Biodiversity is the scientific way of describing variety; it is a measure of the total number of distinct species in a defined area. Some biologists assess biodiversity by examining genes within a population, while others invoke the classical “species concept” as a way of defining the richness of life in an ecosystem. Regardless of the measurement tool, high biodiversity is a good thing and is cited as a positive indicator for environmental health.
Costa Rica and its tropical forests are known for its high species richness and biodiversity. Some regard the entire country as an ecological hotspot. With the Atlantic Ocean to the east and Pacific to the west, two distinct weather systems collide where the mountains bisect the country. Traveling east to west, the elevation increases along the Caribbean slope. The cumulative affect of oceanic air and elevation changes result in the formation of distinct microclimates that define multiple ecosystems within small patches of land. Like the Caribbean, the Pacific Slope is geologically diverse. As the mountains sink towards the ocean, the structure and diversity of the forests change. Geographic diversity and climate stability contribute to the staggering biological variety found across the country.
Recent research suggest that scientists have underestimated the diversity of life on the planet. By using a non-variable rubric to estimate tropical insect diversity, we have failed to account for the increasing species richness throughout tropical montane ecosystems. Specifically, Genoveva Rodriguez-Castaneda found that tropical insect diversity increases with increasing elevation(1). Montane forests are defined by plant species that have adapted to narrow geographic and climactic conditions. Each valley or hill creates a microclimate that defines a distinct ecotone (ecotone: transition zone between habitats). As environmental characteristics become increasingly narrow, so do the characteristics of a given niche. These narrowly defined niches promote specialization and diversification. As a result of these observations, scientists now project that there may be six times more insect species than previously suggested.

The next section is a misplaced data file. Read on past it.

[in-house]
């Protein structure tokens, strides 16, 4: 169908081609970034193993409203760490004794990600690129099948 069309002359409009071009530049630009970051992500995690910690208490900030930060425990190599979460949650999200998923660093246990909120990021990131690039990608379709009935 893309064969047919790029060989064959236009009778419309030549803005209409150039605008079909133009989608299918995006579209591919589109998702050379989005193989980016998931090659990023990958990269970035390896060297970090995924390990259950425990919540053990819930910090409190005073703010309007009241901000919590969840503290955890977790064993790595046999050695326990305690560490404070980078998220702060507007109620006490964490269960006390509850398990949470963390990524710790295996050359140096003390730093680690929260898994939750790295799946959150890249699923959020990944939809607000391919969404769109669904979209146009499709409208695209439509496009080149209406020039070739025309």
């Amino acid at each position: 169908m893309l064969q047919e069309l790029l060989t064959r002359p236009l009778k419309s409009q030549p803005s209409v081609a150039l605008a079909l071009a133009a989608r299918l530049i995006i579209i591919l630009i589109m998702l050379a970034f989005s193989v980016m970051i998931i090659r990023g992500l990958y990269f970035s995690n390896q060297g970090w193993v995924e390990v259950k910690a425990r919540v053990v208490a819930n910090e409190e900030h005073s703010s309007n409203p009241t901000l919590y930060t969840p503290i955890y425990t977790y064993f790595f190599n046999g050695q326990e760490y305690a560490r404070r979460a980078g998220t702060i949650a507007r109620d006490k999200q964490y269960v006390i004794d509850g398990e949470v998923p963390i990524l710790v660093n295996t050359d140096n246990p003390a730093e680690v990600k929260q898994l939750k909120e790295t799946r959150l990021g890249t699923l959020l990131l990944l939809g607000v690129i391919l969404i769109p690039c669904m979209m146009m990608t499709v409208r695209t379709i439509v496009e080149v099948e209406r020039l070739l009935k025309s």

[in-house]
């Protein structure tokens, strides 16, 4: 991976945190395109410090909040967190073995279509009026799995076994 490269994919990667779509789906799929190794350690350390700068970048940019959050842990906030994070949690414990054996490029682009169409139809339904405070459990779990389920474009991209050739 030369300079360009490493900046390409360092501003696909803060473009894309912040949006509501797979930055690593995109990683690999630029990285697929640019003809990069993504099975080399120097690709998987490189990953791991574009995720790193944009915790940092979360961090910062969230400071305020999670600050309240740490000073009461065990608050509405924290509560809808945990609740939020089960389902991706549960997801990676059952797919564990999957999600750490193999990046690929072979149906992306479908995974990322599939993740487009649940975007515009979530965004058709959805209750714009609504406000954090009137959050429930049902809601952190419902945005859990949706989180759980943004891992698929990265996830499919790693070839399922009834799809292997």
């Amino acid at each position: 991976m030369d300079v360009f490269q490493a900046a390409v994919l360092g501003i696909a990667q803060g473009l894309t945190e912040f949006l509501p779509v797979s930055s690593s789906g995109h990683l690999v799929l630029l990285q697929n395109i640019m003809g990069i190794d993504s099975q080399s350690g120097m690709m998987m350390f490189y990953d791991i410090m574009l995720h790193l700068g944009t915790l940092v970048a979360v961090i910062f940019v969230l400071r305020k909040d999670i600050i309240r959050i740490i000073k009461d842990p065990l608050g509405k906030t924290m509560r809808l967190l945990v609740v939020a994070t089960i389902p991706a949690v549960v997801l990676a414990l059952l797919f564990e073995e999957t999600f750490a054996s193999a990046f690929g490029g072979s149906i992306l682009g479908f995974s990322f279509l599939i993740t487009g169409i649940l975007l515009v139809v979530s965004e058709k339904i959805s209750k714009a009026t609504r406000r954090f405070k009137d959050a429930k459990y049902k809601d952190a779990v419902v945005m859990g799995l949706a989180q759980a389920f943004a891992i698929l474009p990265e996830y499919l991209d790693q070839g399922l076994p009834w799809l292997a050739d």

Today’s images are of a caterpillar belonging to the family Megalopygidae. This sloth-like larvae is an embryonic crinkle or flannel moth species. I have spent several hours trying to identify this larvae to the species level, but I can only offer you the following. Megalopygidae can be found in North America and the Neotropics. The larvae are often called Puss Caterpillars and they have venomous spines that, when touched, can produce a variety of symptoms. In addition to pain and inflammation, a sting can cause headaches, nausea and shock(2). This larva was found in the secondary undergrowth near the Selva Verde Lodge located along the Caribbean Slope.
To photograph this animal, I mounted a Canon 180mm f/3.5 L Macro lens to a 5D Mark II. The rig was placed on my Gitzo Mountaneer tripod and I used mirror lock-up and a cable release to trigger the shutter. Because we were shooting in the shade, I used a gold reflector to direct warm light on the larvae and accentuate the details on the head and spines. All of the images displayed were shot between f/4.5 and f/9.5.
Seven trips down and many more to go... Costa Rica’s biodiversity continues to motivate and amaze!
- Genoveva Rodríguez-Castañeda, Lee A. Dyer, Gunnar Brehm, Heidi Connahs, Rebecca E. Forkner, Thomas R. Walla. LETTER: Tropical forests are not flat: how mountains affect herbivore diversity. Ecology Letters, 2010